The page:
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The automotive industry at large is rapidly marching toward an all-electric future, and the emerging popularity of electric vehicles (EVs) requires a new set of automotive know-how, both for drivers and service technicians. Additionally, gas-powered cars require some regular maintenance that EVs do not. Concurrently, electric cars necessitate some upkeep that doesn’t apply to gas-powered, or internal combustion engine (ICE), cars. Perhaps the most routine form of maintenance of gas-powered vehicles is oil changes. So, do electric cars require oil changes or an equivalent?

What happens during an oil change

Internal combustion engines have a bevy of moving parts and require lubrication in the form of motor oil to decrease friction. Less friction results in less generated heat, so a decrease in friction and heat protects the engine’s longevity. In fact, one run without oil can cause damage so severe it can completely destroy the vehicle’s engine.

Motor oil is required to keep an engine “running.” Still, over time, oil can degrade due to high temperatures and pressure, resulting in the oil becoming infiltrated with by-products of the combustion process, which are effectively contaminants. According to Endurance Warranty, degraded motor oil can lessen the longevity of an engine and can impact its performance and efficiency. As such, it’s important to “change” the motor oil — draining the old oil and installing new, clean oil — regularly to mitigate such potential issues.

During an oil change, the existing oil is drained. The oil filter is also replaced. As its name implies, the oil filter protects the engine from contaminants that may be present in the oil. Then, new oil is added, completing the critical car maintenance routine.

Do EVs require oil changes?

In short, no, electric cars do not require oil changes. According to Jiffy Lube, EVs are motivated by electricity, which is stored in the battery, turning into magnetic force using a current. Because there are no moving parts, unlike combustion engines, EV motors do not require motor oil for lubrication and, therefore, do not require oil changes.

However, there are other maintenance variations between internal combustion cars and EVs.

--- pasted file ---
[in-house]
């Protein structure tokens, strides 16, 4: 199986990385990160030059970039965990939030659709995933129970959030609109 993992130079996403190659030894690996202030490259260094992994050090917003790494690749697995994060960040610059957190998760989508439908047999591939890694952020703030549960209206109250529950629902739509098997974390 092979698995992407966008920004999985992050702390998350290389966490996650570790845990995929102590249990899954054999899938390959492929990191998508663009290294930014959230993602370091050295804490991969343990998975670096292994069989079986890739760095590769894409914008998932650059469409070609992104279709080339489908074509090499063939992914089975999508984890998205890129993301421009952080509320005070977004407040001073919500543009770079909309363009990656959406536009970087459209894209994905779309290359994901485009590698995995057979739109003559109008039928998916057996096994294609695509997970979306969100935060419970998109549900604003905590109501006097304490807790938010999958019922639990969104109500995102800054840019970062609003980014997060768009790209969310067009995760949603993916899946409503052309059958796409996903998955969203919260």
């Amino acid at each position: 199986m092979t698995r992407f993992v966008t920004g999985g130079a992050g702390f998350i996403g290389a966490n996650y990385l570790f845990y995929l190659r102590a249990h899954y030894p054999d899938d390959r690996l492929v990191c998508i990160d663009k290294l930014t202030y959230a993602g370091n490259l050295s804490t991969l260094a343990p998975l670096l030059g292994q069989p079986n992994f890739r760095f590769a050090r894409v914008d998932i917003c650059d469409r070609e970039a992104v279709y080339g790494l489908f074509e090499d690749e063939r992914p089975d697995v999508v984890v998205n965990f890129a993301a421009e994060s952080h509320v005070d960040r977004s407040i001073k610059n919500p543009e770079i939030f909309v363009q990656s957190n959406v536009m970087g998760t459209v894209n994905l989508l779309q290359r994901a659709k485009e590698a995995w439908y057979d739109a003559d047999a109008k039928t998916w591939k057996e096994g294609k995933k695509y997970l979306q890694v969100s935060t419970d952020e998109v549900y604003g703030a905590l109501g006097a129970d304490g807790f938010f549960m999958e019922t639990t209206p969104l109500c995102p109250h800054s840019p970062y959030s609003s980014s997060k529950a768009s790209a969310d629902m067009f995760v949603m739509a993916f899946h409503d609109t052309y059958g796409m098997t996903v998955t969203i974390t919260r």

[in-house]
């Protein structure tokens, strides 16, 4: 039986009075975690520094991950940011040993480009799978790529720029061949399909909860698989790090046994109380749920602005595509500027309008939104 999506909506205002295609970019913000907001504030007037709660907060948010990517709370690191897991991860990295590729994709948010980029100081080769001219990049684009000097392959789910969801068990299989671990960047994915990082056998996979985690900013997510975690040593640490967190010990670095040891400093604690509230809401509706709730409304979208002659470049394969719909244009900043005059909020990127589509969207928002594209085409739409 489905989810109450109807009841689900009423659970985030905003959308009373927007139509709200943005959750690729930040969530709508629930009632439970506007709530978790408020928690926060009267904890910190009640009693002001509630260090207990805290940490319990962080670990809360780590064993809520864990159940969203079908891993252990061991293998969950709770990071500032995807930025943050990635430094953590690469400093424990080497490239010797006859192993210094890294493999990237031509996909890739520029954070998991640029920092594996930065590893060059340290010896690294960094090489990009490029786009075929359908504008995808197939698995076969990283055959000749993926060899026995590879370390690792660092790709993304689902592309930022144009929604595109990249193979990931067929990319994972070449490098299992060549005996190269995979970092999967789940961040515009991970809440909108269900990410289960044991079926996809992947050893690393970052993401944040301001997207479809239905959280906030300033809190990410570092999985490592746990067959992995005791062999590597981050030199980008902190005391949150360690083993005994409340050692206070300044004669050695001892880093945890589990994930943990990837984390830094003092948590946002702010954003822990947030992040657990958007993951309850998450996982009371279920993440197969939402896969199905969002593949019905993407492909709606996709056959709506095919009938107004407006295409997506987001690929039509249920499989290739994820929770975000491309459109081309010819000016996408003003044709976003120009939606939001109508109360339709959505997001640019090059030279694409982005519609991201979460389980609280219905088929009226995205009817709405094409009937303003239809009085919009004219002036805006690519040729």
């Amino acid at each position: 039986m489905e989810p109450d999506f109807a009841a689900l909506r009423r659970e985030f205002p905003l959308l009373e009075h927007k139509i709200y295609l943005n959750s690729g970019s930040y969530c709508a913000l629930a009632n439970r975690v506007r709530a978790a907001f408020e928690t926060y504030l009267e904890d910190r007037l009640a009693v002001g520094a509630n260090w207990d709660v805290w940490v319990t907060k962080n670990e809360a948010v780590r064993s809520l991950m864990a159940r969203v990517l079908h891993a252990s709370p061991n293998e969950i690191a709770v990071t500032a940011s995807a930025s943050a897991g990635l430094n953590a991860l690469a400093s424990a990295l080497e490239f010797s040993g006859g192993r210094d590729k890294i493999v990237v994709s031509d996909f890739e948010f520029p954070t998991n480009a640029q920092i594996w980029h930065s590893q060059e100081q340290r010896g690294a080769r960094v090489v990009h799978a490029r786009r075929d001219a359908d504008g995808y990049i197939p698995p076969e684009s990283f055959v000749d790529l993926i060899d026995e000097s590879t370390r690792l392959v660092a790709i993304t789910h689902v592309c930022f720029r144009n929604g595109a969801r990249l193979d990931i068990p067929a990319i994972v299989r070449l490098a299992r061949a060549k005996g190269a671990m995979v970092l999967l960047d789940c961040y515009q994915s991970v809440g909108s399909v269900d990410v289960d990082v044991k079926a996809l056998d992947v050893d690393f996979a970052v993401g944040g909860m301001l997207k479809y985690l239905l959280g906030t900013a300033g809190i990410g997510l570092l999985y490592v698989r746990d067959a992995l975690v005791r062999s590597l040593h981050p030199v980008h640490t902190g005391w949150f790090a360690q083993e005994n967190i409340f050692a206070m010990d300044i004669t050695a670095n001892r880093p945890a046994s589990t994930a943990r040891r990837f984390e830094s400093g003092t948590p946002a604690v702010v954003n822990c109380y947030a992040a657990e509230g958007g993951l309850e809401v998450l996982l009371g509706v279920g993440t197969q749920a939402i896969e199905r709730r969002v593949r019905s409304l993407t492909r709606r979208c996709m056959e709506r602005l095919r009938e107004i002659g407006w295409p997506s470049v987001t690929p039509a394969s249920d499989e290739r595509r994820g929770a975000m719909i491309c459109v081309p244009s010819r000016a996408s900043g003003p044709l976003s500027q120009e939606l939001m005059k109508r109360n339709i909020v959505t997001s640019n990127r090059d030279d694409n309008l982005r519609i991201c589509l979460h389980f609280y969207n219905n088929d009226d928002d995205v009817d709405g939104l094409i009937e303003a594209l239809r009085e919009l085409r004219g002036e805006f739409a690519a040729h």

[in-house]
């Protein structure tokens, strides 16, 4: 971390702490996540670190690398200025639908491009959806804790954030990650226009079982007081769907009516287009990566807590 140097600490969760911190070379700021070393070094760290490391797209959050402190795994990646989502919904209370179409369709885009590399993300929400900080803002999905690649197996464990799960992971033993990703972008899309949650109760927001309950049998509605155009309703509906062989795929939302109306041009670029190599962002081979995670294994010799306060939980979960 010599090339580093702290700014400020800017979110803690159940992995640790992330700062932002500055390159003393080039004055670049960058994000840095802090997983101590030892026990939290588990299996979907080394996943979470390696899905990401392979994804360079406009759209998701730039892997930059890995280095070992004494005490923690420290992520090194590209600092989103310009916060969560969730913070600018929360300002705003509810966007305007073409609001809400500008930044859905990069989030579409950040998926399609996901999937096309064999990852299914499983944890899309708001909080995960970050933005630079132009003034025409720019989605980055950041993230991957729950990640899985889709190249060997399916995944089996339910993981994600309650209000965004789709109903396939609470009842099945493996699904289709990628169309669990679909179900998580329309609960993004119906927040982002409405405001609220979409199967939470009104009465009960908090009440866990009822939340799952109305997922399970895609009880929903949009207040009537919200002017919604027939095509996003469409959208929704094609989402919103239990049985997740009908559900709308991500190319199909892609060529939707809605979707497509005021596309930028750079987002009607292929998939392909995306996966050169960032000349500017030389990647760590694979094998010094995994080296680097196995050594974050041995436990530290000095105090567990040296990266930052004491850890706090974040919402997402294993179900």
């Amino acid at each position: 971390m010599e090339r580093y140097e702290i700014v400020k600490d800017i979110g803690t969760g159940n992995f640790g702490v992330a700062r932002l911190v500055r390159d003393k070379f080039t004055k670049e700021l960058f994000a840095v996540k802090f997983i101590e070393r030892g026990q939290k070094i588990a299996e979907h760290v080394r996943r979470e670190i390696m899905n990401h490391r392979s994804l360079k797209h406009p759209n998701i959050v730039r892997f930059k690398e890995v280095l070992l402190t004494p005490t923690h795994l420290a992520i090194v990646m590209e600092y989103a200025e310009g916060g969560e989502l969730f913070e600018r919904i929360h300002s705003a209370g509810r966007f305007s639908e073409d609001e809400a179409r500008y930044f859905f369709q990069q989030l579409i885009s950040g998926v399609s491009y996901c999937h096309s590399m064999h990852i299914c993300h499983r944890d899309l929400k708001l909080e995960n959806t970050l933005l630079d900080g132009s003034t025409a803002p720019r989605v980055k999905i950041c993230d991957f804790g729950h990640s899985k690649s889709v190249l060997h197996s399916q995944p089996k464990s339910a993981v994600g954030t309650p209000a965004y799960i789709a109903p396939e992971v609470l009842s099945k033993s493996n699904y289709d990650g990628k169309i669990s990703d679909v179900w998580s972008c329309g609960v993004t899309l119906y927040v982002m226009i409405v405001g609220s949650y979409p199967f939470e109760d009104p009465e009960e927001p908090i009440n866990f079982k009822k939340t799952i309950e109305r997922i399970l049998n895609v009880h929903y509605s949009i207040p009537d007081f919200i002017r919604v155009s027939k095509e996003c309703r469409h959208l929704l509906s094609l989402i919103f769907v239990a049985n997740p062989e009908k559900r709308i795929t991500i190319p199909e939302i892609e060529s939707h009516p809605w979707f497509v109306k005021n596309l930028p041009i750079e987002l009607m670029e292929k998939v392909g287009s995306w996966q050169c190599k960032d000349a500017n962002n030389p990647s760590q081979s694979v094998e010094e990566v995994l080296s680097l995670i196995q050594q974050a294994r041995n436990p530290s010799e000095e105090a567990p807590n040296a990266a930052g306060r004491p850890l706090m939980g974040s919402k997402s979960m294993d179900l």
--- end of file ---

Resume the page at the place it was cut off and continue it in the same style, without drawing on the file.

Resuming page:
For instance, EV batteries should be maintained with a minimum 20% charge, and they should not regularly be charged over 80%. Regularly depleting the battery below 20% or charging it above 80% can lower the life expectancy of the EV battery pack. Charging above 80% also greatly decreases the efficiency of the charge itself. It should be noted that some EVs are equipped with battery coolant systems, and these should be checked and maintained by professional service technicians.

The brake systems for electric and gas-powered cars often operate differently and, therefore, have some variations in maintenance. Many EVs have a regenerative braking feature that slows the vehicle through motor resistance rather than purely clamping the brakes. Regenerative braking can actually decrease the typical wear and tear on brake systems, enabling the rotors and brake pads to have increased longevity. However, a braking system should be regularly maintained and checked no matter what powers a vehicle.

Concurrently, tires on electric vehicles may wear faster. This is due to electric cars weighing far more than their internal combustion counterparts. Additionally, the quicker acceleration of EVs can lead to faster degradation.

Do hybrid cars and PHEVs need oil changes?

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A hybrid or plug-in hybrid car, truck, or SUV will still require oil changes. Hybrid models include at least one electric motor, but that’s paired with an internal combustion engine, hence the “hybrid” powertrain moniker. As such, hybrids and plug-in hybrids still require oil changes to maintain their internal combustion engine.